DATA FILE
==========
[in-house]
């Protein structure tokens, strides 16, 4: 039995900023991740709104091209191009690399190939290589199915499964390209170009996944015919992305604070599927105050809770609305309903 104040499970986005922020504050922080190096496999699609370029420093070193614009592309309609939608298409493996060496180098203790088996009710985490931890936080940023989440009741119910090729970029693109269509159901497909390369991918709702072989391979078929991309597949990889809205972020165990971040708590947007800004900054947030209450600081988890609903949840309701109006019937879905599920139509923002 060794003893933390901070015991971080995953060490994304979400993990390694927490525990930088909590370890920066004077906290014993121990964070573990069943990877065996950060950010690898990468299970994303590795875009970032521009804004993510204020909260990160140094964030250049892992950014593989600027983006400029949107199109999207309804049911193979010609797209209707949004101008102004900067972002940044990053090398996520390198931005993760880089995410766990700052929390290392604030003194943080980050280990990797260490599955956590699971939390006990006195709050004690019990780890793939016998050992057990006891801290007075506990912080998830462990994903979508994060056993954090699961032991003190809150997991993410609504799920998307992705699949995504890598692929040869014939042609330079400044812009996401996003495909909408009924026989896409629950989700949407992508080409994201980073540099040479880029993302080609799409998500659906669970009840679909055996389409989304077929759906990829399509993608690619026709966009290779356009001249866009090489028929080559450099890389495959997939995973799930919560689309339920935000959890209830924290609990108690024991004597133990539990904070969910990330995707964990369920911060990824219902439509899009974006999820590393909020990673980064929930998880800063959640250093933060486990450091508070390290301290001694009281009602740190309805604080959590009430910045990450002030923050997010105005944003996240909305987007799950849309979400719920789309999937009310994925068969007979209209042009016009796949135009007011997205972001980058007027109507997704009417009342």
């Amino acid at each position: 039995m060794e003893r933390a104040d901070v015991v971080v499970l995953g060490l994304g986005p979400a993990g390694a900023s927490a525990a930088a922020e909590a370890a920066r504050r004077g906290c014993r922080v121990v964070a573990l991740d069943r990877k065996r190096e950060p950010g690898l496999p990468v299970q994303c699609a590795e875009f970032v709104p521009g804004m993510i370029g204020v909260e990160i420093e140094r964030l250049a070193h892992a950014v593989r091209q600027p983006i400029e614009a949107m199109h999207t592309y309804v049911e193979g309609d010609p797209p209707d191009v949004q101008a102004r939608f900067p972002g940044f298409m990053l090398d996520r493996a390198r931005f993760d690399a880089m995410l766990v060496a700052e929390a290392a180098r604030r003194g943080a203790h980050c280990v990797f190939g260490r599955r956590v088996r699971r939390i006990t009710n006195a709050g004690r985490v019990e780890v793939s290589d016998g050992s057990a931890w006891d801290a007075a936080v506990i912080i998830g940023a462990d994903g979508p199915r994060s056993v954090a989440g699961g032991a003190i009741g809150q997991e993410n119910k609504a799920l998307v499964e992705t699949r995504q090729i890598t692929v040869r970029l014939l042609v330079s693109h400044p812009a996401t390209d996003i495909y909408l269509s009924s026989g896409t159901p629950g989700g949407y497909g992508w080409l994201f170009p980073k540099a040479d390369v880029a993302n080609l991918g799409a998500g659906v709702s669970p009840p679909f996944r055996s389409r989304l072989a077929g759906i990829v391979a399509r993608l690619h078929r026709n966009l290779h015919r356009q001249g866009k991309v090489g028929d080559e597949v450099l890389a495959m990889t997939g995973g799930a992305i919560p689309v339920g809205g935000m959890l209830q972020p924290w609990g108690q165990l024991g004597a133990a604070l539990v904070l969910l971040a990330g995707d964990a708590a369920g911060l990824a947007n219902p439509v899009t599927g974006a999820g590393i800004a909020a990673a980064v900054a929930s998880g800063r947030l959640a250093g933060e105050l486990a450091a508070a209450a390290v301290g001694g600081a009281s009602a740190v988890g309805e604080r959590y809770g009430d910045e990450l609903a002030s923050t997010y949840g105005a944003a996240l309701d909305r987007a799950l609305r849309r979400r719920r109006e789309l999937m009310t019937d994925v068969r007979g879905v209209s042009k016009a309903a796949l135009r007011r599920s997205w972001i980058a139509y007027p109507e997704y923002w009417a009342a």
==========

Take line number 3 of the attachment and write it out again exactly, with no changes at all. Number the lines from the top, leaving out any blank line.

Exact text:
């Amino acid at each position: 039995m060794e003893r933390a104040d901070v015991v971080v499970l995953g060490l994304g986005p979400a993990g390694a900023s927490a525990a930088a922020e909590a370890a920066r504050r004077g906290c014993r922080v121990v964070a573990l991740d069943r990877k065996r190096e950060p950010g690898l496999p990468v299970q994303c699609a590795e875009f970032v709104p521009g804004m993510i370029g204020v909260e990160i420093e140094r964030l250049a070193h892992a950014v593989r091209q600027p983006i400029e614009a949107m199109h999207t592309y309804v049911e193979g309609d010609p797209p209707d191009v949004q101008a102004r939608f900067p972002g940044f298409m990053l090398d996520r493996a390198r931005f993760d690399a880089m995410l766990v060496a700052e929390a290392a180098r604030r003194g943080a203790h980050c280990v990797f190939g260490r599955r956590v088996r699971r939390i006990t009710n006195a709050g004690r985490v019990e780890v793939s290589d016998g050992s057990a931890w006891d801290a007075a936080v506990i912080i998830g940023a462990d994903g979508p199915r994060s056993v954090a989440g699961g032991a003190i009741g809150q997991e993410n119910k609504a799920l998307v499964e992705t699949r995504q090729i890598t692929v040869r970029l014939l042609v330079s693109h400044p812009a996401t390209d996003i495909y909408l269509s009924s026989g896409t159901p629950g989700g949407y497909g992508w080409l994201f170009p980073k540099a040479d390369v880029a993302n080609l991918g799409a998500g659906v709702s669970p009840p679909f996944r055996s389409r989304l072989a077929g759906i990829v391979a399509r993608l690619h078929r026709n966009l290779h015919r356009q001249g866009k991309v090489g028929d080559e597949v450099l890389a495959m990889t997939g995973g799930a992305i919560p689309v339920g809205g935000m959890l209830q972020p924290w609990g108690q165990l024991g004597a133990a604070l539990v904070l969910l971040a990330g995707d964990a708590a369920g911060l990824a947007n219902p439509v899009t599927g974006a999820g590393i800004a909020a990673a980064v900054a929930s998880g800063r947030l959640a250093g933060e105050l486990a450091a508070a209450a390290v301290g001694g600081a009281s009602a740190v988890g309805e604080r959590y809770g009430d910045e990450l609903a002030s923050t997010y949840g105005a944003a996240l309701d909305r987007a799950l609305r849309r979400r719920r109006e789309l999937m009310t019937d994925v068969r007979g879905v209209s042009k016009a309903a796949l135009r007011r599920s997205w972001i980058a139509y007027p109507e997704y923002w009417a009342a």